Halloween is over and we've had our fill of candy. Now we can all focus on Thanksgiving before the ruthless retail cycle shoves us into Christmas before we have a chance to catch our breath. Before all that though, let's take one last look at Halloween with this amazing musical instrument made out of pumpkins.
Self-professed musician, electrical engineer and amateur designer Chet Gnegy has created what he calls the Agourdian. It's a synthesizer that responds to hand movements and creates tones for a wide range of musical applications. What makes this invention so unique is that the technology has been built into a range of seven pumpkins that light up while they're being played.
Gnegy explains how he did it in the video description:
Seven jack-o-lanterns are equipped with infrared proximity sensors and synchronized flameless candles. In response to a human player moving their hands in an almost percussive manner, the jack-o-lanterns light up and produce tones. The system uses 555 timers as tone generators that are then processed and filtered using analog circuitry. An Arduino microprocessor is used to control lighting and volume envelopes and to receive the signals from the IR sensors.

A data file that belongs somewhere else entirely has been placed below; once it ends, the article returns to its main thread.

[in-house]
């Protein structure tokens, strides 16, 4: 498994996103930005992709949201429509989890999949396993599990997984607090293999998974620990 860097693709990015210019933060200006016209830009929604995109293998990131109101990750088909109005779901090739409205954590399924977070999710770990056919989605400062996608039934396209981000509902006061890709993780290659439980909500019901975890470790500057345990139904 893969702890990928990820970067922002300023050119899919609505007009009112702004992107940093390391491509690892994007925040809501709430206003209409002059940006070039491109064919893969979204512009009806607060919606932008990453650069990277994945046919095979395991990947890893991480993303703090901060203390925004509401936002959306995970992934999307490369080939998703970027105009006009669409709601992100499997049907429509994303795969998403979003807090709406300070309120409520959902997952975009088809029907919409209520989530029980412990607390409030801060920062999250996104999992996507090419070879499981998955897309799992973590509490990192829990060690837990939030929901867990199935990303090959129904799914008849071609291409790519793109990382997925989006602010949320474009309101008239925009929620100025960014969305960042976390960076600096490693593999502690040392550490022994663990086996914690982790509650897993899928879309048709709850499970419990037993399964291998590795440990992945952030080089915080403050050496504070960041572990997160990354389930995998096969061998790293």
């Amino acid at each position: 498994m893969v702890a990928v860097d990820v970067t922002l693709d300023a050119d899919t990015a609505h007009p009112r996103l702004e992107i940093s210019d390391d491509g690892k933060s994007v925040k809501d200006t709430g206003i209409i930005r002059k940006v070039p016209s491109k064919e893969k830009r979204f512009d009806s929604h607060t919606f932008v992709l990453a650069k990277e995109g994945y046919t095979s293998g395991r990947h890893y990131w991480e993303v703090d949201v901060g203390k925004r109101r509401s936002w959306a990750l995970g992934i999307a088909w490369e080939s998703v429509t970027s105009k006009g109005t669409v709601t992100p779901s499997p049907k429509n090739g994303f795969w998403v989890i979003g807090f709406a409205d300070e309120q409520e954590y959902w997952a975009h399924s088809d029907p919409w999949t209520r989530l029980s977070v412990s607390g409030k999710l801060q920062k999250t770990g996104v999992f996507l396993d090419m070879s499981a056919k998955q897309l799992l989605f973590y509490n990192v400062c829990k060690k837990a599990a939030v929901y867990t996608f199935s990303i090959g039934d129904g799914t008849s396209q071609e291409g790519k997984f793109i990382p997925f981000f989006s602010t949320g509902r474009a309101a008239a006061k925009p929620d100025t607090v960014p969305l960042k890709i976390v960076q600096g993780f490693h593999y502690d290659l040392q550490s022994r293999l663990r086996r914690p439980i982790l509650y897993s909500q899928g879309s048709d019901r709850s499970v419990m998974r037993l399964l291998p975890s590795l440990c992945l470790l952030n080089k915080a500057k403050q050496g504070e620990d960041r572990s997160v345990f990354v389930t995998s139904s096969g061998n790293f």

This year has proven to be amazing for pumpkin and Halloween related technical feats. First there was Pumpktris which recreated a playable form of Tetris inside of a pumkin. It was followed by an astounding stop motion animation that was created entirely with pumpkin carvings. Now this has topped it all of by proving that pumpkins can indeed be musical instruments.
I can't wait to see what these guys and others cook up for Thanksgiving. It's an underappreciated holiday that needs more amazing feats of technical wizardry.